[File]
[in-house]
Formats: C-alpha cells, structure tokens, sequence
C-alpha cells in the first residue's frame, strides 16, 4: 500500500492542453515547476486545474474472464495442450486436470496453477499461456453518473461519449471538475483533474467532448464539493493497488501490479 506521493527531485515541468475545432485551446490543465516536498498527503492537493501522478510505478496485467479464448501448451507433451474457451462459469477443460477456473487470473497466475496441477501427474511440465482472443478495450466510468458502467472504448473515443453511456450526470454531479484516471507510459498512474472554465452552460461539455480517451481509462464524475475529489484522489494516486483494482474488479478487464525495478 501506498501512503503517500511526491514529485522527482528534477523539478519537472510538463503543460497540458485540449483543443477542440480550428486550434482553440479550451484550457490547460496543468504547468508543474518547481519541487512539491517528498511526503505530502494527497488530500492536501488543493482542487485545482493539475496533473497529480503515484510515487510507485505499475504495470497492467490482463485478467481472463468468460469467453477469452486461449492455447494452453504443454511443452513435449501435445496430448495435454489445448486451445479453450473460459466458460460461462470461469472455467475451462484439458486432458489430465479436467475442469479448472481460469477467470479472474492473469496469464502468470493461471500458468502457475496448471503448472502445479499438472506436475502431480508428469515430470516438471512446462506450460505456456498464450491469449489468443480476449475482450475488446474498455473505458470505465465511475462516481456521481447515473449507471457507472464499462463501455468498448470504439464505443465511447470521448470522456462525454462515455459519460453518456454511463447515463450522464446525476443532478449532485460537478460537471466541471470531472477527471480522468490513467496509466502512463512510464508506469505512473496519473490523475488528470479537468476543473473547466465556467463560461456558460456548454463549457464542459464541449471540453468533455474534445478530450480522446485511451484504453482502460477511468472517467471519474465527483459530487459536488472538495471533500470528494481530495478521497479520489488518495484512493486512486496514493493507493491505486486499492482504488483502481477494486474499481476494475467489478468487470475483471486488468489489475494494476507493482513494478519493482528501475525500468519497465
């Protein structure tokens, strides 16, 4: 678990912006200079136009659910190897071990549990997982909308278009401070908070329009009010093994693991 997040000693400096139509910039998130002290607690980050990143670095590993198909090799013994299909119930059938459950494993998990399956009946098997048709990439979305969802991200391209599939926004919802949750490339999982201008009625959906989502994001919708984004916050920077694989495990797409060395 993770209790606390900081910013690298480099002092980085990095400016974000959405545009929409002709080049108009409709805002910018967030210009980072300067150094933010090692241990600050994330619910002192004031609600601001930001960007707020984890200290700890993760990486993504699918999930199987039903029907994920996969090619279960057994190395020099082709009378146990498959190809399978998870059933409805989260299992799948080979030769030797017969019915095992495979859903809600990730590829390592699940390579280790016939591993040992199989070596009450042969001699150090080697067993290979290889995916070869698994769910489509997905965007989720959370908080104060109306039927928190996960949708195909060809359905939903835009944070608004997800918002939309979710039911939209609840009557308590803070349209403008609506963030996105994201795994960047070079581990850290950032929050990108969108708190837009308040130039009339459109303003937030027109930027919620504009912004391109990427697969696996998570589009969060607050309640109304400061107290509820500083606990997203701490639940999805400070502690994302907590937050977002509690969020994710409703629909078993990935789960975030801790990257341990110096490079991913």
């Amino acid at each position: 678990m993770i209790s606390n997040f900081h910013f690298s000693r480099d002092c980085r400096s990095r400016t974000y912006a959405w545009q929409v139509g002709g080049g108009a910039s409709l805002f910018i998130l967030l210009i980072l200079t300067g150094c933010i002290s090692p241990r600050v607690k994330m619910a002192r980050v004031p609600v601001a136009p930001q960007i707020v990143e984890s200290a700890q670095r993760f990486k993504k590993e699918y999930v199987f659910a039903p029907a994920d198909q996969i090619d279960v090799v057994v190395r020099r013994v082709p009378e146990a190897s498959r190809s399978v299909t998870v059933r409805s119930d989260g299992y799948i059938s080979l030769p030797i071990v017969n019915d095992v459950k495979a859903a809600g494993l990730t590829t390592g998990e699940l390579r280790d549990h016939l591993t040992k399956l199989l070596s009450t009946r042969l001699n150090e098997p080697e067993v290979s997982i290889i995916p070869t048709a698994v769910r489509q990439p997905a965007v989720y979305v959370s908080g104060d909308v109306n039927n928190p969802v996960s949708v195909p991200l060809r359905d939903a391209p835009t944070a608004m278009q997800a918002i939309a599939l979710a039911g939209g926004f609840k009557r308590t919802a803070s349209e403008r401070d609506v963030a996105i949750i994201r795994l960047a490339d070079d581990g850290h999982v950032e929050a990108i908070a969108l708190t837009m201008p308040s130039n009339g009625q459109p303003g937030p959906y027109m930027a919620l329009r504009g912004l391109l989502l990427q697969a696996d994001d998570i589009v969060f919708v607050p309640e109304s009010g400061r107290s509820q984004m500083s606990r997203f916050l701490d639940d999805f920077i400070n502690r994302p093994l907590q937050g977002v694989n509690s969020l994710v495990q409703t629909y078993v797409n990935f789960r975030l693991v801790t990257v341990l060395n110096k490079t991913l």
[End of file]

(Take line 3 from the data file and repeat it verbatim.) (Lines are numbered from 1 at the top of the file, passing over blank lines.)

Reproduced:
C-alpha cells in the first residue's frame, strides 16, 4: 500500500492542453515547476486545474474472464495442450486436470496453477499461456453518473461519449471538475483533474467532448464539493493497488501490479 506521493527531485515541468475545432485551446490543465516536498498527503492537493501522478510505478496485467479464448501448451507433451474457451462459469477443460477456473487470473497466475496441477501427474511440465482472443478495450466510468458502467472504448473515443453511456450526470454531479484516471507510459498512474472554465452552460461539455480517451481509462464524475475529489484522489494516486483494482474488479478487464525495478 501506498501512503503517500511526491514529485522527482528534477523539478519537472510538463503543460497540458485540449483543443477542440480550428486550434482553440479550451484550457490547460496543468504547468508543474518547481519541487512539491517528498511526503505530502494527497488530500492536501488543493482542487485545482493539475496533473497529480503515484510515487510507485505499475504495470497492467490482463485478467481472463468468460469467453477469452486461449492455447494452453504443454511443452513435449501435445496430448495435454489445448486451445479453450473460459466458460460461462470461469472455467475451462484439458486432458489430465479436467475442469479448472481460469477467470479472474492473469496469464502468470493461471500458468502457475496448471503448472502445479499438472506436475502431480508428469515430470516438471512446462506450460505456456498464450491469449489468443480476449475482450475488446474498455473505458470505465465511475462516481456521481447515473449507471457507472464499462463501455468498448470504439464505443465511447470521448470522456462525454462515455459519460453518456454511463447515463450522464446525476443532478449532485460537478460537471466541471470531472477527471480522468490513467496509466502512463512510464508506469505512473496519473490523475488528470479537468476543473473547466465556467463560461456558460456548454463549457464542459464541449471540453468533455474534445478530450480522446485511451484504453482502460477511468472517467471519474465527483459530487459536488472538495471533500470528494481530495478521497479520489488518495484512493486512486496514493493507493491505486486499492482504488483502481477494486474499481476494475467489478468487470475483471486488468489489475494494476507493482513494478519493482528501475525500468519497465